Medieval manuscripts blog

Bringing our medieval manuscripts to life

21 June 2016

Maps, Monsters and Marvels

In the second series of the American television programme The West Wing, the White House is lobbied by a fictitious group of cartographers to promote a new map of the world. They suggest a map which uses the Gall-Peters projection and puts South at the top of the map and North at the bottom. While the characters in the television series reject the ‘South-up’ map as too radical, it is actually quite an old idea: in fact, a map contained in a spectacular 11th-century Anglo-Saxon manuscript (Cotton Tiberius B V/1), which has been uploaded to Digitised Manuscripts this week, shows that the idea of putting South-East at the top is at least a thousand years old.

Map of the world, from a scientific miscellany, England, 11th century, Cotton MS Tiberius B V/1, f. 56v

This map—the earliest known attempt to depict the topography of the British Isles—features Britain in the bottom left corner of the world. (This can be viewed more easily using the zoom feature on Digitised Manuscripts.)

Detail of the British Isles, from Cotton MS Tiberius B V/1, f. 56v 

The map was copied in the mid-11th century, but some scholars suggest that it may have been based on a Roman world map.

Perseus and Medusa, from Cicero’s Aratea, Cotton MS Tiberius B V/1, f. 34r

The map is contained in a scientific miscellany (Cotton Tiberius B V/1), which was probably made in the south of England in the mid-11th century. Both Canterbury and Winchester have been suggested as its place of origin.

Argo, from Cicero’s Aratea, Cotton MS Tiberius B V/1, f. 40v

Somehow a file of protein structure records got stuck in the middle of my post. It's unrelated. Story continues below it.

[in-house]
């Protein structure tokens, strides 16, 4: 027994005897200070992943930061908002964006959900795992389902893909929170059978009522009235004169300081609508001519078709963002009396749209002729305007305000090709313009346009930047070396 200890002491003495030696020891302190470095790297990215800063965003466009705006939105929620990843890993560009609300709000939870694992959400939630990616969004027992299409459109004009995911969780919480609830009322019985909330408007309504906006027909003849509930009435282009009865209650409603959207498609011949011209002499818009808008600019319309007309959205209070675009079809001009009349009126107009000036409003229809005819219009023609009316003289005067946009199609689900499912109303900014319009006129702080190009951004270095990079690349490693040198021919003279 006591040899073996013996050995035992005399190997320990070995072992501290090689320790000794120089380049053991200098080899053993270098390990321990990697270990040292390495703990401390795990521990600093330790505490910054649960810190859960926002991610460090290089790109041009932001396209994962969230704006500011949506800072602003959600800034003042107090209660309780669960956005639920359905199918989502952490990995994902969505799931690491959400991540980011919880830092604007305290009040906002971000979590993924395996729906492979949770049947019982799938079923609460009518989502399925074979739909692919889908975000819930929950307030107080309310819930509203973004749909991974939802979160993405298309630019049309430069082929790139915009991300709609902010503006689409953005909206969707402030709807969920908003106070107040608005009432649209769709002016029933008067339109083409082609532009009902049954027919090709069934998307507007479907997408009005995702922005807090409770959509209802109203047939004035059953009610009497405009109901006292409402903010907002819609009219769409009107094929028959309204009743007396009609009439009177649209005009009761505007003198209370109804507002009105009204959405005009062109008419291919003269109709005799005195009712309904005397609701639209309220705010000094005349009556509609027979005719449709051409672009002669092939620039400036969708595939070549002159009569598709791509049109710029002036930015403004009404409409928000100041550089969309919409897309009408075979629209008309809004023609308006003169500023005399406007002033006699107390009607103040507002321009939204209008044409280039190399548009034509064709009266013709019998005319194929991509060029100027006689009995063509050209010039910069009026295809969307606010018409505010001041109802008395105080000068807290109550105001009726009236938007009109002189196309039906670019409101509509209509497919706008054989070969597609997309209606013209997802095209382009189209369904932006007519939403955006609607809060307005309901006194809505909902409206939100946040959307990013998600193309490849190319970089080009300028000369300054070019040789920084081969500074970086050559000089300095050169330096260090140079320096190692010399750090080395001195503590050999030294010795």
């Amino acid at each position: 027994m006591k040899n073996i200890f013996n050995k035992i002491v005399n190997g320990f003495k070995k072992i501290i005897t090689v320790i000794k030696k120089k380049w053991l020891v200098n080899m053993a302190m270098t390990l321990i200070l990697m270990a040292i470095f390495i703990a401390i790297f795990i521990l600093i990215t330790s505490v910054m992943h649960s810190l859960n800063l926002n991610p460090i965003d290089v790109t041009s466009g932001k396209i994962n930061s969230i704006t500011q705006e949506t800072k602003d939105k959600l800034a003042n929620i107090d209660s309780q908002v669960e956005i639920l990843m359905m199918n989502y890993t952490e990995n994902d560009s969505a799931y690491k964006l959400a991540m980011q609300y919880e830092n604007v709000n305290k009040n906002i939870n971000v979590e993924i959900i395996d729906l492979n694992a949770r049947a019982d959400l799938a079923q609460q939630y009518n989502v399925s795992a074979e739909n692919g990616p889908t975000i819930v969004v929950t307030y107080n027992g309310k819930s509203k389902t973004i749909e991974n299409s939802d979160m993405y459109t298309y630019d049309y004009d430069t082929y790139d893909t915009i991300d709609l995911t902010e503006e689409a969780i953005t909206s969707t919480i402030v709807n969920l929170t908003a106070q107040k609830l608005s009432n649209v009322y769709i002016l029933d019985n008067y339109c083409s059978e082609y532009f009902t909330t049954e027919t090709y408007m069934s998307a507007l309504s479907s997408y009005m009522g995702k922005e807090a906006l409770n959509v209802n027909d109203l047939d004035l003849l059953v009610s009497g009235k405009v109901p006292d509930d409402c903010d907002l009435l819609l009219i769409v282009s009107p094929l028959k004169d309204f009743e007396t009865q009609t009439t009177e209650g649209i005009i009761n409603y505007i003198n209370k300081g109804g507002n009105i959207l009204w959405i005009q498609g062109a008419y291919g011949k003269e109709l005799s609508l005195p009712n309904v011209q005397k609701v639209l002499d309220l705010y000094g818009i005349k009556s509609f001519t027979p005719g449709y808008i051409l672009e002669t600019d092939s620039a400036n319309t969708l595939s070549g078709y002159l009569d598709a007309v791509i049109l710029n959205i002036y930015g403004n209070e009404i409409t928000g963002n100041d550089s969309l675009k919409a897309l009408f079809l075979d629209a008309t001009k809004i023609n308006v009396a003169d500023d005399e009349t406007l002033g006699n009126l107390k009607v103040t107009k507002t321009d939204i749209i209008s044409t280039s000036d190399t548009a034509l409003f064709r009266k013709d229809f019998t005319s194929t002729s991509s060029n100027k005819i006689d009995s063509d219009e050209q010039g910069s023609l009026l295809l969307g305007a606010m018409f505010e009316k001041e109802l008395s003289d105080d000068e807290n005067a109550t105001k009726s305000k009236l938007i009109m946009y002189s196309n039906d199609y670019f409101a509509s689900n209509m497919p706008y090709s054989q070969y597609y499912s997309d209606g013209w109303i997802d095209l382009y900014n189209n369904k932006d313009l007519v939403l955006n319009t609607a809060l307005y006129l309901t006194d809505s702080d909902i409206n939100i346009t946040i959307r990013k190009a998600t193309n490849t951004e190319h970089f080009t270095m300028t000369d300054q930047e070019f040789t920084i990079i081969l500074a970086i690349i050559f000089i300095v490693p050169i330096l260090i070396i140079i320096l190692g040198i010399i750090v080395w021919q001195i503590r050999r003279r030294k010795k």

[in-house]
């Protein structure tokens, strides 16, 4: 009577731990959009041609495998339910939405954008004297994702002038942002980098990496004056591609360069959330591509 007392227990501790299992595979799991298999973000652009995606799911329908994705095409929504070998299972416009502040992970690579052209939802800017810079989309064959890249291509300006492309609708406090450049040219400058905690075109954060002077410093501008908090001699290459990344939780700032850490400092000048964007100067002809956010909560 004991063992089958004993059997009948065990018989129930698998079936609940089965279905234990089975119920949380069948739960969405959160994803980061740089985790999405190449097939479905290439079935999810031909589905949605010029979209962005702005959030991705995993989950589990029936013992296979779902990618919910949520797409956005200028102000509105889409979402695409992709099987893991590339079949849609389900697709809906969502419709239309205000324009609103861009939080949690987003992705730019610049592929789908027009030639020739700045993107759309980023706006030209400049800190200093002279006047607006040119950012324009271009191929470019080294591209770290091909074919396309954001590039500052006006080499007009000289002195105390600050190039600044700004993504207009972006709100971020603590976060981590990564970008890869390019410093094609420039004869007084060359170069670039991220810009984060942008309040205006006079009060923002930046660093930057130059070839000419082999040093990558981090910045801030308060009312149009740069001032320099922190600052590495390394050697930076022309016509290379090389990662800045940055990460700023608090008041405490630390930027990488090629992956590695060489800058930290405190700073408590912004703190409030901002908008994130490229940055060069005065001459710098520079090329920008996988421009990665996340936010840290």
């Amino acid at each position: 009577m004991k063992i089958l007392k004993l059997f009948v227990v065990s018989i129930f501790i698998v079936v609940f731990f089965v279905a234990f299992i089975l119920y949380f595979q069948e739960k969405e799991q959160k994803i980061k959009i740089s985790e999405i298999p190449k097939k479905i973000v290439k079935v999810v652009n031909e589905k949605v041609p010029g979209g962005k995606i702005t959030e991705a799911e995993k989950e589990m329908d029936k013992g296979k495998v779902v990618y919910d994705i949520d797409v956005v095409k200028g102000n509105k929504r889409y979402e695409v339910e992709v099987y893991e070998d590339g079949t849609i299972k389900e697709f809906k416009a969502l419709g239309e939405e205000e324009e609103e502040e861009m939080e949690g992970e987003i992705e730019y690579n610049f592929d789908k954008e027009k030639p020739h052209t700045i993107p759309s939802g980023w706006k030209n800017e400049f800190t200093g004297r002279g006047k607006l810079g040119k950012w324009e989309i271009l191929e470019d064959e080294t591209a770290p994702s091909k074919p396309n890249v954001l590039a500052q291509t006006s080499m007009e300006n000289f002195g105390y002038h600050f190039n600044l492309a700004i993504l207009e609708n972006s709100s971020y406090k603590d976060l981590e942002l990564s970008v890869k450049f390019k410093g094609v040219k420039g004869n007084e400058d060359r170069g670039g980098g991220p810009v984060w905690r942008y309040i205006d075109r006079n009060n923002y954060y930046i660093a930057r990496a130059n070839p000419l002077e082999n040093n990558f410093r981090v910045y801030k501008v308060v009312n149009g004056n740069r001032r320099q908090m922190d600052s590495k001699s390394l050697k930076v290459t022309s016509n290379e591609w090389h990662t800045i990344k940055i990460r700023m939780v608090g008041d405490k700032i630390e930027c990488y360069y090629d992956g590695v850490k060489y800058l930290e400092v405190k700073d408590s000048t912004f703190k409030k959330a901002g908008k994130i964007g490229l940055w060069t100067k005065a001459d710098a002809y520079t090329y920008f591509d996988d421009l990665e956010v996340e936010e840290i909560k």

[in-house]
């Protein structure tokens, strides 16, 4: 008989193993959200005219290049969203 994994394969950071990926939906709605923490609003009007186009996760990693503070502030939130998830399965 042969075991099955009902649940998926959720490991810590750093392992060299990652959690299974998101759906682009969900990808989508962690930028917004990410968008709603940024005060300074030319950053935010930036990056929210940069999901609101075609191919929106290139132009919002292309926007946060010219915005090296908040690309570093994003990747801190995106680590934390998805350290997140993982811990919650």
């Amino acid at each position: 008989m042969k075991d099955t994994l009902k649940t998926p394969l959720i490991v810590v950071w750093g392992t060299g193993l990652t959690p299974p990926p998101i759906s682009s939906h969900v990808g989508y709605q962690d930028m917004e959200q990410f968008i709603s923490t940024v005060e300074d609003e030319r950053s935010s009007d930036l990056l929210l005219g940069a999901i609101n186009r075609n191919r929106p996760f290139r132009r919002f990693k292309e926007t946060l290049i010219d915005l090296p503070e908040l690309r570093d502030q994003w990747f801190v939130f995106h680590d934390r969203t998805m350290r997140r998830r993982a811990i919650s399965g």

This volume is full of practical texts and fantastical images. Its contents include a calendar; a copy of an archbishop’s itinerary to Rome; lists of bishops, emperors, and kings; Ælfric’s De temporibus anni; a Macrobian zonal map; prayers; texts on the sun and the moon; Cicero’s Aratea; and Priscian’s Periegesis.

Lertices with asses' ears, sheep's wool and birds' feet and Blemmya, a headless man with face in his torso, from the Marvels of the East, Cotton MS Tiberius B V/1, f. 82r

This volume also contains an illuminated copy of the Marvels of the East, a text which described the creatures who were said to live in the faraway lands depicted on the map.

Miniature of Mambres contemplating Hell, from Cotton MS Tiberius B V/1, f. 87v

In the 12th century, a Life of St Nicholas and some notes relating to Battle Abbey were added to the manuscript. The volume also contains a series of documents related to Ely, Cambridgeshire and Exeter that were probably added to the volume in the early modern period.  

Regulations of the thegns' guild at Cambridge, from an addition to an 8th-century Gospel-book, England (Ely), late 10th century,  Cotton MS Tiberius B V/1, f. 74r

This magnificent manuscript gives unparalleled insights into a variety of aspects of early English history, from the reception of classical texts to conceptions of topography to rare depictions of agricultural practices to imaginings of marvels and monsters.

Calendar page for June, from Cotton MS Tiberius B V/1, f.5v

Whether you are lobbying for a new map or are just curious about what Anglo-Saxons did in June, do have a look at Cotton Tiberius B V/1 on Digitised Manuscripts: there is a lot to discover.

~Alison Hudson